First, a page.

Myles Clarkson (Alan Alda) may be a fairly young man, but he has settled into the life of the low ambition middle age somewhat prematurely. He is married to Paula (Jacqueline Bisset) and she wishes he were a bit more exciting, like he used to be when his big dream was to become a concert pianist, but he has left those days far behind him and now makes his living as a music journalist, mostly covering classical gigs. However, today he has a chance to interview Duncan Ely (Curt Jurgens), a highly respected pianist of stern reputation, so after bidding his wife and child goodbye he drives off to meet him at this California home. This will be a fateful encounter, for Ely has ambitions Myles does not...
Rosemary's Baby spawned a whole rash of Satanic movies as Devil worship became the in thing for the makers of horror flicks to get interested in, and the public, regarding the practice as the dark side of the burgeoning Me Generation of the nineteen-seventies, flocked to many of them and enjoyed TV movies on the subject too. The ultimate of these was The Exorcist, which would happen along a couple of years after The Mephisto Waltz was released, so this was more of a dinner party conversation on the dark arts than it was something that would shock you to your core, its terribly polite and with-it socialites bringing a West Coast sophistication to the story that it did not really earn.
The spectre of Aleister Crowley was hanging over this more than Anton LaVey, it had to be said, with Jurgens essaying the elderly evildoer who has sold his soul (presumably) so he can move it somewhere else as more a leader of his own clique of hangers-on who get up to all sorts of wild and decadent parties which attract the jaded Myles. Or at least that was the premise, but it would have been a more interesting route if he had been more self-aware about his potential for exploitation, and had embraced it as an alternative to his staid lifestyle, something nobody here thought to adopt, leaving it as the story of a rather stodgy, dull man who is improbably desired by a wide range of self-obsessed folks.
If Alda had been switched with a more dynamic actor, someone with matinee idol good looks or an exciting sexuality about him, then you might have understood why Hollywood beauties of the calibre of Bisset and Barbara Parkins (playing Ely's frosty, haughty daughter Roxanne) would have gone to such lengths to claim him, but as it stood you may well be wondering what the big deal was about him. This was not the wisecracking Hawkeye of sitcom M*A*S*H which was about to energise his career, indeed it looked as if Alda had been hired because of his ability to convincingly mime the concertos on the piano rather than anything else: you could just about believe he was a lapsed talent on the ivories, but as a studly hunk? If anything, that was even more farfetched than the mumbo-jumbo.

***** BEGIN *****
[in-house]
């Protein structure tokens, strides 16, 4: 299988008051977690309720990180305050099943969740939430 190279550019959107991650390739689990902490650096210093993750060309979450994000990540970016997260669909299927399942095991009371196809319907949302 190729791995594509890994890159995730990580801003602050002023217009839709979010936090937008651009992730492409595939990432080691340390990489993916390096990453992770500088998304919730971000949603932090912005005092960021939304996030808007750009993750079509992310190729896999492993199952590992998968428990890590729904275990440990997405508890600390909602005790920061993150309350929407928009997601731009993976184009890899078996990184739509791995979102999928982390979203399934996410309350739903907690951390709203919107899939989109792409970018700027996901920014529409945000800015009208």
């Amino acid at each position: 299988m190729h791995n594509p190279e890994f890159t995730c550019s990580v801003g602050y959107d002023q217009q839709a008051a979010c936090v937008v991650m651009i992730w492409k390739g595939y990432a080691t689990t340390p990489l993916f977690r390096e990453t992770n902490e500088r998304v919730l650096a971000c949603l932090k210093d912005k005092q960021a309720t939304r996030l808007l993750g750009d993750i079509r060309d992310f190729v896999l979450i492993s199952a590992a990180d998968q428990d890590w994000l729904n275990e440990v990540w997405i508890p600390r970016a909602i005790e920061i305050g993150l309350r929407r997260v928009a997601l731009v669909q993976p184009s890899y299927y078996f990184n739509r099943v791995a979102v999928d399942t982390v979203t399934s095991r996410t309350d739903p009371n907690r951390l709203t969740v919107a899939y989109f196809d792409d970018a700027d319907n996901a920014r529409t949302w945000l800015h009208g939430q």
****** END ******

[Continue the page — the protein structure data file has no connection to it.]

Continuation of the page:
Fortunately, the film seemed to recognise this and around halfway through opted to ditch Myles in favour of his increasingly creeped out missus, Bisset more comfortable in a chance at a lead role than her co-star appeared to be. She was a decent enough focus as Ely's terrible machinations begin to unravel what she considered was a happy home life (she runs a boutique in Los Angeles), so much so that you wish she had been the lead throughout the whole movie, as Paula's Cold War with Roxanne was far more entertaining in an Alexis vs Krystle soap opera manner than whether Myles had lost his soul to Ely. But there was a definite televisual quality to the whole thing, shot in flat, bright colours like an episode of Rod Serling's Night Gallery which somehow had managed to slip a little nudity past the censors, and it was not too different from one of those TV movies like Horror at 37,000 Feet or Satan's School for Girls when you boiled it down. Not too surprising when Quinn Martin was the producer (alas, a narrator does not announce it as such over the credits for that unmistakable TV brand), but despite murder, suicide, incest and a demon hound, this remained oddly safe and uninspired. Music by Jerry Goldsmith (probably the best thing about it).